It’s terrifying to write about it. Rhyming these words feels like

walking, again and again, over the scorching hot embers.

Taking her hand and holding it, holding it.

Being killed together with them, being captured

together with them, being the one who keeps searching.

Being in the basement, in the trenches, in the grave, under the siege.

Being a doctor without supplies in the hospital.

Being a mother whose son is at Azovstal.

Being buried alive under the rubble.

No words are enough to write it.

No heart is enough to write it.

Only hatred lets you do it.

Bad poems come out about it.

Horrible poems. And they get even worse.

Author — Oksana Stomina, poet, writer

Translator — Hanna Leliv

Illustrator — Victoria Boyko

Editor — Maryna Korchaka

Programme Directors — Julia Ovcharenko, Demyan Om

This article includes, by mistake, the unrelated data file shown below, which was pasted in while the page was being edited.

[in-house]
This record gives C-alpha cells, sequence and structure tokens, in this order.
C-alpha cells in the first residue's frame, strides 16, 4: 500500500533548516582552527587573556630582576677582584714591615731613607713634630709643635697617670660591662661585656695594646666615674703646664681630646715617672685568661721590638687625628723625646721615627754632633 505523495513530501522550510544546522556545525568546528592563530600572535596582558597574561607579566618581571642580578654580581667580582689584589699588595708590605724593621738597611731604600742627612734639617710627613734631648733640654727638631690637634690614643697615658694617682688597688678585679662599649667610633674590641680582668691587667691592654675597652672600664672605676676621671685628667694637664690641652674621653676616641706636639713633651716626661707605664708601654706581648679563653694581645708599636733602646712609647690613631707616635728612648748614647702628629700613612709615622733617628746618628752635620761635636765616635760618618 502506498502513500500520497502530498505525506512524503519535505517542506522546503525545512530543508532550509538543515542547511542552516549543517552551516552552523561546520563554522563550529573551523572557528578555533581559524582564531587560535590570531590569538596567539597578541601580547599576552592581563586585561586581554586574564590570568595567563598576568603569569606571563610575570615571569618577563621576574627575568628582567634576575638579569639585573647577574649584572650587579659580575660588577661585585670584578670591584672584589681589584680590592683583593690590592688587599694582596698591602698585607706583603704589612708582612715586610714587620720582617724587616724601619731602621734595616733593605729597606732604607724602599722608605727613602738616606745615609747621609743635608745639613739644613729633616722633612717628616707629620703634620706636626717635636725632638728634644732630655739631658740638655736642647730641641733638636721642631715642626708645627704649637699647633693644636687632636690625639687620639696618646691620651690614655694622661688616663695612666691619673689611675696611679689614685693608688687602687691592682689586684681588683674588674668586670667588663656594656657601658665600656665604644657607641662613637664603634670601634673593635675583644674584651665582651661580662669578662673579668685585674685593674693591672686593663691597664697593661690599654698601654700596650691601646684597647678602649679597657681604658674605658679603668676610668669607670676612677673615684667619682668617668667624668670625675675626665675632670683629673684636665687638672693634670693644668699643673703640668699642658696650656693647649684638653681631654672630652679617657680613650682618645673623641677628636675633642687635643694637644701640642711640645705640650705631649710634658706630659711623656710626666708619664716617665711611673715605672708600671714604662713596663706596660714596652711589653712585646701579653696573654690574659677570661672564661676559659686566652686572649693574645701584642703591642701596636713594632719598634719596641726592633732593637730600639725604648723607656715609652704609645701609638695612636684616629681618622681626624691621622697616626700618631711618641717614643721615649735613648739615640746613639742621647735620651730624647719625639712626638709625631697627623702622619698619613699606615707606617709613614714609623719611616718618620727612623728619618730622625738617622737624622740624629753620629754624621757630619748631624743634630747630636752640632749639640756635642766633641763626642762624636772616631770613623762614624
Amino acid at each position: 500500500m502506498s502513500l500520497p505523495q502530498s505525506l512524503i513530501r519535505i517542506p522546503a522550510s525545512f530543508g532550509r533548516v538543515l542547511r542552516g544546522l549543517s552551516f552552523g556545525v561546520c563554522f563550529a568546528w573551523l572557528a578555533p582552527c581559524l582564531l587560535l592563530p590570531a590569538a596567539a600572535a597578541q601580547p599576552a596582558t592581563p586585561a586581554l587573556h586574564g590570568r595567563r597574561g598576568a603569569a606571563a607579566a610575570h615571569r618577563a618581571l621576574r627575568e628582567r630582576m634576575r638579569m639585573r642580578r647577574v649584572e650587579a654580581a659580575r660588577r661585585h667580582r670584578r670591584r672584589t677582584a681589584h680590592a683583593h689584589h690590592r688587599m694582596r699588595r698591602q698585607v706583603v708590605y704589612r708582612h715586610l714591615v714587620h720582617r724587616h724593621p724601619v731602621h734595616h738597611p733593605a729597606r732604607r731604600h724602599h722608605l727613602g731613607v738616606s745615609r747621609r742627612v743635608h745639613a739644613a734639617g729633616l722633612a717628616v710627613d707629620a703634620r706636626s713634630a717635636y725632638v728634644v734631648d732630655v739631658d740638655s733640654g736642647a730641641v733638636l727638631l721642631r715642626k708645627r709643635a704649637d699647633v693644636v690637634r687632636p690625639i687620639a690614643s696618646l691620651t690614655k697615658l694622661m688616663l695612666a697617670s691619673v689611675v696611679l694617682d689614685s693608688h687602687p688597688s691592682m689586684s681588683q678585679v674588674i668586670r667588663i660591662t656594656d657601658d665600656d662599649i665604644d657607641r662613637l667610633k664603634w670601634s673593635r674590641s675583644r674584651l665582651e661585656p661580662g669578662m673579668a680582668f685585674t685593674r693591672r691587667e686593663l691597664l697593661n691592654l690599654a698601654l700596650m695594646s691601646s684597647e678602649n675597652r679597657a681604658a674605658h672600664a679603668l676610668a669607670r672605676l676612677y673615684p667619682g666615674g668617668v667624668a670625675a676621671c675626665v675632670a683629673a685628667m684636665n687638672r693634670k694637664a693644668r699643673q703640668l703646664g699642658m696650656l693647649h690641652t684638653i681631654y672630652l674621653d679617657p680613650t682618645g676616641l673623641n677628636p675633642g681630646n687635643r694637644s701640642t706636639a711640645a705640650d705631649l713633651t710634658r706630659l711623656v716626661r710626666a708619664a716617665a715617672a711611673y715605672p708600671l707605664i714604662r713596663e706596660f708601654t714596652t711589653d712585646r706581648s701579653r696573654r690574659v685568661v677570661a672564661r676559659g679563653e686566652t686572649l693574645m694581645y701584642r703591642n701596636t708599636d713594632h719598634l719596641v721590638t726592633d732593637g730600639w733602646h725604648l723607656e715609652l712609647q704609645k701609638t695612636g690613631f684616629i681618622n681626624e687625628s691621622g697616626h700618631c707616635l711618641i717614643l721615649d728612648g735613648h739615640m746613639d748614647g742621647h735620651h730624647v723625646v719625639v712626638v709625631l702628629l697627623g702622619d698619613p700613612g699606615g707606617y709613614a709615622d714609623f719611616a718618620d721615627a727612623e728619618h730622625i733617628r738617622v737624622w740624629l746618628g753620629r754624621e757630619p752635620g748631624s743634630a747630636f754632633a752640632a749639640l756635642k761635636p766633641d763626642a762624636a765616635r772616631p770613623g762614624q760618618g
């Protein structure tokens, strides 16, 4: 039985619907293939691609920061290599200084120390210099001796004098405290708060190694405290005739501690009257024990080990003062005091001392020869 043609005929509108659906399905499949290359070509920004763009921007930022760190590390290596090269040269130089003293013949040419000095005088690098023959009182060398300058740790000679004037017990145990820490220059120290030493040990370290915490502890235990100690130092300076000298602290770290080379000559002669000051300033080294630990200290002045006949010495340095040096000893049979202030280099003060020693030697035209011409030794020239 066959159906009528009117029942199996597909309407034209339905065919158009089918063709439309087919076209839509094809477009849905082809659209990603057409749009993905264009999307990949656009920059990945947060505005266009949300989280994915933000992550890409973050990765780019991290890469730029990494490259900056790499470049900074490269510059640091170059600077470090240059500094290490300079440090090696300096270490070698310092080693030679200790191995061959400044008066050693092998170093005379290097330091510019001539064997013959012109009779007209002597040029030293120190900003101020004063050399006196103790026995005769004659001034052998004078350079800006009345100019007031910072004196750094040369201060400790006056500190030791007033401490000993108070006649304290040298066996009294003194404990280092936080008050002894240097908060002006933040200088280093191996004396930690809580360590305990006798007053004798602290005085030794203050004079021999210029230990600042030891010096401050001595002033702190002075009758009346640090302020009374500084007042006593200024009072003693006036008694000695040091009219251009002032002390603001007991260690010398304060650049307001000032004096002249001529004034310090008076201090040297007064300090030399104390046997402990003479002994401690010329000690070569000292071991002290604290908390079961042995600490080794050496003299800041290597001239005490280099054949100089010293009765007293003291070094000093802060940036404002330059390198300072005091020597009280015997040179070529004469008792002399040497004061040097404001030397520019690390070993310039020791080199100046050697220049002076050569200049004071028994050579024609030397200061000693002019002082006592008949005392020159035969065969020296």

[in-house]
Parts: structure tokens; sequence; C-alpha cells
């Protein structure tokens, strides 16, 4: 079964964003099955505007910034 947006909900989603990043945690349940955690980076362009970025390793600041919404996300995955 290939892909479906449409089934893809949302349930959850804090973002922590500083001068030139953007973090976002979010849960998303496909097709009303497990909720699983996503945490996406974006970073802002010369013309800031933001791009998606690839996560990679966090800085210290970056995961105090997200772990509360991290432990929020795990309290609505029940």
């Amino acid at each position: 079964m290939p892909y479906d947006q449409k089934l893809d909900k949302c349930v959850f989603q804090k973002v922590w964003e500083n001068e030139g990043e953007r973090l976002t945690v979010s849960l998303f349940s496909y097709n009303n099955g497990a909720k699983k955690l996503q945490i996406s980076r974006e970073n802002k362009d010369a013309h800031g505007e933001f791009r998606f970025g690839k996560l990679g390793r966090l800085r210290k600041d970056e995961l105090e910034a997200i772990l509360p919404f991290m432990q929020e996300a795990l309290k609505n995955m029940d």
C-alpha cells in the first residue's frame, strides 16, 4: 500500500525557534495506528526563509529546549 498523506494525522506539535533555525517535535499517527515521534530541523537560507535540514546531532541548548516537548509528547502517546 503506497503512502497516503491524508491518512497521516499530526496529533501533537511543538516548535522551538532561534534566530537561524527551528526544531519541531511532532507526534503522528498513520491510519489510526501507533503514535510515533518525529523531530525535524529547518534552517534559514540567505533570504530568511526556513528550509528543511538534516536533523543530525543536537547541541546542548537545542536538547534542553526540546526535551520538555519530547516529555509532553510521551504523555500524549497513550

Confession of a poet after a year of war

Confession of a poet after a year of war

If you think of yourself as a poet or a poetess and you are considering taking this path seriously, most likely sooner or later you will ask yourself this question: what can I do for poetry?

Each Moment Somewhere For Someone The World Is Ending

Each Moment Somewhere For Someone The World Is Ending

Few weeks ago (mid January it was)* I took part in a writer’s conference with other international writers in Kolkata, India. It was a panel discussion addressing the topic of “Writing for the post-pandemic world”.


At a High Cost

The morning begins with a final farewell to a soldier in our yard. He died in the war. A message about this appeared in the neighbor chat yesterday, indicating the building number and the entrance. High-rise buildings, just like low-rise ones, can’t avoid loss in wartime. There are more than 800 apartments in our building. Is there at least one unaffected by the war?